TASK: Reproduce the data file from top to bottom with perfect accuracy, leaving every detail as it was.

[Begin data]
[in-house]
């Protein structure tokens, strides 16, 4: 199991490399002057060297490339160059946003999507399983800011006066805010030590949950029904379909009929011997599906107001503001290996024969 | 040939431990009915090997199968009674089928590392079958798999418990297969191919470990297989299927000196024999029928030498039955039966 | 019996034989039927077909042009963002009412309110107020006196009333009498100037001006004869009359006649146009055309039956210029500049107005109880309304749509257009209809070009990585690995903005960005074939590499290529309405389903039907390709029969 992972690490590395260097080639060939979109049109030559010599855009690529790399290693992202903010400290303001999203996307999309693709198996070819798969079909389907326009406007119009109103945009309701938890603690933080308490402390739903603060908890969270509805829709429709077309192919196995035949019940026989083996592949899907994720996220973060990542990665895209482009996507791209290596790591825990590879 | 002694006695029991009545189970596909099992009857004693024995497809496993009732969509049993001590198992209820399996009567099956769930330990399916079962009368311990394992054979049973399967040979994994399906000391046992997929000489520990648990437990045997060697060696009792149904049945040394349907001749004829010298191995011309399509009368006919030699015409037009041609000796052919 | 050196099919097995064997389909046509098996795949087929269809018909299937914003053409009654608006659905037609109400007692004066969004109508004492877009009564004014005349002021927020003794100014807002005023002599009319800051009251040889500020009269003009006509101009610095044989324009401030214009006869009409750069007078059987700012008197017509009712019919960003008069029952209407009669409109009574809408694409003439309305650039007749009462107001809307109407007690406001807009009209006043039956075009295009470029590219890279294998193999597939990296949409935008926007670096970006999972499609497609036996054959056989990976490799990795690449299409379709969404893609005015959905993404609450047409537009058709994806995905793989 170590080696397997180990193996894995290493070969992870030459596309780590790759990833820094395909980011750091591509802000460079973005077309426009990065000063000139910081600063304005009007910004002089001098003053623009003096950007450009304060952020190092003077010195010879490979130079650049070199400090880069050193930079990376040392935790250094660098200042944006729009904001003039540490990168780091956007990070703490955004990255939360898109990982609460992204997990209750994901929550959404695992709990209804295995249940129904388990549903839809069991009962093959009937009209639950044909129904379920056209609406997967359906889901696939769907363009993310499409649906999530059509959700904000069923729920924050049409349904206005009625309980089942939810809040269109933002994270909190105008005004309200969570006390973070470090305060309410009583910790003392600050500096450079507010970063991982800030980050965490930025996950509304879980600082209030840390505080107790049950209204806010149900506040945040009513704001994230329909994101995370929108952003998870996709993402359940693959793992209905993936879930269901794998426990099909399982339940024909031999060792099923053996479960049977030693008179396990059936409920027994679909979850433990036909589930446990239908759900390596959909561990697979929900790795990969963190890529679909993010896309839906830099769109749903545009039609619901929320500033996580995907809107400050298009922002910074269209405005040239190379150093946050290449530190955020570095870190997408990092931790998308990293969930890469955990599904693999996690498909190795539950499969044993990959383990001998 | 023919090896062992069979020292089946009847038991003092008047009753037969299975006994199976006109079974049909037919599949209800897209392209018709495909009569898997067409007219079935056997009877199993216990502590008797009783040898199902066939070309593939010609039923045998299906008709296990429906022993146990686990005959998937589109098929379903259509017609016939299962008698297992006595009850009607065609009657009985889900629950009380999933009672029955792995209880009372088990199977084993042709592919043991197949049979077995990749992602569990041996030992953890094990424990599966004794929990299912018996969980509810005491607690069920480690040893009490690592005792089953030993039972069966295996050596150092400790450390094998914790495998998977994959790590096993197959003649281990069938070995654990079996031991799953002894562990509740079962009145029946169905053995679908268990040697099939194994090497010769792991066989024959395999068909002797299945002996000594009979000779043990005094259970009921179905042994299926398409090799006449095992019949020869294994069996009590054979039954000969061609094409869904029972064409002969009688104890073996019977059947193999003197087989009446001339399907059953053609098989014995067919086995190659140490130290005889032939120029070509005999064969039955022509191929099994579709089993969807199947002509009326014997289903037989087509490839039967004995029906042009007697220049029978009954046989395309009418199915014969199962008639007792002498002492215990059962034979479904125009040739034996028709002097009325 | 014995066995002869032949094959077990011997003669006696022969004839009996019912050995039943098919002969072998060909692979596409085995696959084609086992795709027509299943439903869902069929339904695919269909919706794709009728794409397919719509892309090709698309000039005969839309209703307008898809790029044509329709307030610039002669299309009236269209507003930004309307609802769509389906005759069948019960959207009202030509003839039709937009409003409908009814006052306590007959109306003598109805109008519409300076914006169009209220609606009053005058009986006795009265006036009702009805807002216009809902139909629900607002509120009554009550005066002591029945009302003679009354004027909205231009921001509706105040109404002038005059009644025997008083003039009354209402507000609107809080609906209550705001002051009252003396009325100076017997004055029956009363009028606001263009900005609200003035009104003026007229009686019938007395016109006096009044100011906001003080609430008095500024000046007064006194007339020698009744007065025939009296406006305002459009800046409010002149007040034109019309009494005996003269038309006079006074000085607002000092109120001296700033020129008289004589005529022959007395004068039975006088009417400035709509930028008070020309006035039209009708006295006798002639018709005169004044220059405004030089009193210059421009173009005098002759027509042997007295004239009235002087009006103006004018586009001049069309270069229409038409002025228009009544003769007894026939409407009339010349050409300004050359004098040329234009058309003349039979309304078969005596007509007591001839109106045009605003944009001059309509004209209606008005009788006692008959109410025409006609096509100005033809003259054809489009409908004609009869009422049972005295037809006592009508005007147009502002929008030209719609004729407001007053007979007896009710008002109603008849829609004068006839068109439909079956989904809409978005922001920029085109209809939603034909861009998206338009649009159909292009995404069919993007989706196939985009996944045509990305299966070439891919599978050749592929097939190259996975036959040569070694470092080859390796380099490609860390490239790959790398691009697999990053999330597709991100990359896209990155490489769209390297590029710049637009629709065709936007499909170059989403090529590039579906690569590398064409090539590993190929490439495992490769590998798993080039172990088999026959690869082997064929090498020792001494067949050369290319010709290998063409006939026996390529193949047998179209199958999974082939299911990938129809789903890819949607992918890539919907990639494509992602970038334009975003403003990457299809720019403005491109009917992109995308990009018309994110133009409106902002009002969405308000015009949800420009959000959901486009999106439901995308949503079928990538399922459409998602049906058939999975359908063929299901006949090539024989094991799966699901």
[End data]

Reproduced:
[in-house]
């Protein structure tokens, strides 16, 4: 199991490399002057060297490339160059946003999507399983800011006066805010030590949950029904379909009929011997599906107001503001290996024969 | 040939431990009915090997199968009674089928590392079958798999418990297969191919470990297989299927000196024999029928030498039955039966 | 019996034989039927077909042009963002009412309110107020006196009333009498100037001006004869009359006649146009055309039956210029500049107005109880309304749509257009209809070009990585690995903005960005074939590499290529309405389903039907390709029969 992972690490590395260097080639060939979109049109030559010599855009690529790399290693992202903010400290303001999203996307999309693709198996070819798969079909389907326009406007119009109103945009309701938890603690933080308490402390739903603060908890969270509805829709429709077309192919196995035949019940026989083996592949899907994720996220973060990542990665895209482009996507791209290596790591825990590879 | 002694006695029991009545189970596909099992009857004693024995497809496993009732969509049993001590198992209820399996009567099956769930330990399916079962009368311990394992054979049973399967040979994994399906000391046992997929000489520990648990437990045997060697060696009792149904049945040394349907001749004829010298191995011309399509009368006919030699015409037009041609000796052919 | 050196099919097995064997389909046509098996795949087929269809018909299937914003053409009654608006659905037609109400007692004066969004109508004492877009009564004014005349002021927020003794100014807002005023002599009319800051009251040889500020009269003009006509101009610095044989324009401030214009006869009409750069007078059987700012008197017509009712019919960003008069029952209407009669409109009574809408694409003439309305650039007749009462107001809307109407007690406001807009009209006043039956075009295009470029590219890279294998193999597939990296949409935008926007670096970006999972499609497609036996054959056989990976490799990795690449299409379709969404893609005015959905993404609450047409537009058709994806995905793989 170590080696397997180990193996894995290493070969992870030459596309780590790759990833820094395909980011750091591509802000460079973005077309426009990065000063000139910081600063304005009007910004002089001098003053623009003096950007450009304060952020190092003077010195010879490979130079650049070199400090880069050193930079990376040392935790250094660098200042944006729009904001003039540490990168780091956007990070703490955004990255939360898109990982609460992204997990209750994901929550959404695992709990209804295995249940129904388990549903839809069991009962093959009937009209639950044909129904379920056209609406997967359906889901696939769907363009993310499409649906999530059509959700904000069923729920924050049409349904206005009625309980089942939810809040269109933002994270909190105008005004309200969570006390973070470090305060309410009583910790003392600050500096450079507010970063991982800030980050965490930025996950509304879980600082209030840390505080107790049950209204806010149900506040945040009513704001994230329909994101995370929108952003998870996709993402359940693959793992209905993936879930269901794998426990099909399982339940024909031999060792099923053996479960049977030693008179396990059936409920027994679909979850433990036909589930446990239908759900390596959909561990697979929900790795990969963190890529679909993010896309839906830099769109749903545009039609619901929320500033996580995907809107400050298009922002910074269209405005040239190379150093946050290449530190955020570095870190997408990092931790998308990293969930890469955990599904693999996690498909190795539950499969044993990959383990001998 | 023919090896062992069979020292089946009847038991003092008047009753037969299975006994199976006109079974049909037919599949209800897209392209018709495909009569898997067409007219079935056997009877199993216990502590008797009783040898199902066939070309593939010609039923045998299906008709296990429906022993146990686990005959998937589109098929379903259509017609016939299962008698297992006595009850009607065609009657009985889900629950009380999933009672029955792995209880009372088990199977084993042709592919043991197949049979077995990749992602569990041996030992953890094990424990599966004794929990299912018996969980509810005491607690069920480690040893009490690592005792089953030993039972069966295996050596150092400790450390094998914790495998998977994959790590096993197959003649281990069938070995654990079996031991799953002894562990509740079962009145029946169905053995679908268990040697099939194994090497010769792991066989024959395999068909002797299945002996000594009979000779043990005094259970009921179905042994299926398409090799006449095992019949020869294994069996009590054979039954000969061609094409869904029972064409002969009688104890073996019977059947193999003197087989009446001339399907059953053609098989014995067919086995190659140490130290005889032939120029070509005999064969039955022509191929099994579709089993969807199947002509009326014997289903037989087509490839039967004995029906042009007697220049029978009954046989395309009418199915014969199962008639007792002498002492215990059962034979479904125009040739034996028709002097009325 | 014995066995002869032949094959077990011997003669006696022969004839009996019912050995039943098919002969072998060909692979596409085995696959084609086992795709027509299943439903869902069929339904695919269909919706794709009728794409397919719509892309090709698309000039005969839309209703307008898809790029044509329709307030610039002669299309009236269209507003930004309307609802769509389906005759069948019960959207009202030509003839039709937009409003409908009814006052306590007959109306003598109805109008519409300076914006169009209220609606009053005058009986006795009265006036009702009805807002216009809902139909629900607002509120009554009550005066002591029945009302003679009354004027909205231009921001509706105040109404002038005059009644025997008083003039009354209402507000609107809080609906209550705001002051009252003396009325100076017997004055029956009363009028606001263009900005609200003035009104003026007229009686019938007395016109006096009044100011906001003080609430008095500024000046007064006194007339020698009744007065025939009296406006305002459009800046409010002149007040034109019309009494005996003269038309006079006074000085607002000092109120001296700033020129008289004589005529022959007395004068039975006088009417400035709509930028008070020309006035039209009708006295006798002639018709005169004044220059405004030089009193210059421009173009005098002759027509042997007295004239009235002087009006103006004018586009001049069309270069229409038409002025228009009544003769007894026939409407009339010349050409300004050359004098040329234009058309003349039979309304078969005596007509007591001839109106045009605003944009001059309509004209209606008005009788006692008959109410025409006609096509100005033809003259054809489009409908004609009869009422049972005295037809006592009508005007147009502002929008030209719609004729407001007053007979007896009710008002109603008849829609004068006839068109439909079956989904809409978005922001920029085109209809939603034909861009998206338009649009159909292009995404069919993007989706196939985009996944045509990305299966070439891919599978050749592929097939190259996975036959040569070694470092080859390796380099490609860390490239790959790398691009697999990053999330597709991100990359896209990155490489769209390297590029710049637009629709065709936007499909170059989403090529590039579906690569590398064409090539590993190929490439495992490769590998798993080039172990088999026959690869082997064929090498020792001494067949050369290319010709290998063409006939026996390529193949047998179209199958999974082939299911990938129809789903890819949607992918890539919907990639494509992602970038334009975003403003990457299809720019403005491109009917992109995308990009018309994110133009409106902002009002969405308000015009949800420009959000959901486009999106439901995308949503079928990538399922459409998602049906058939999975359908063929299901006949090539024989094991799966699901």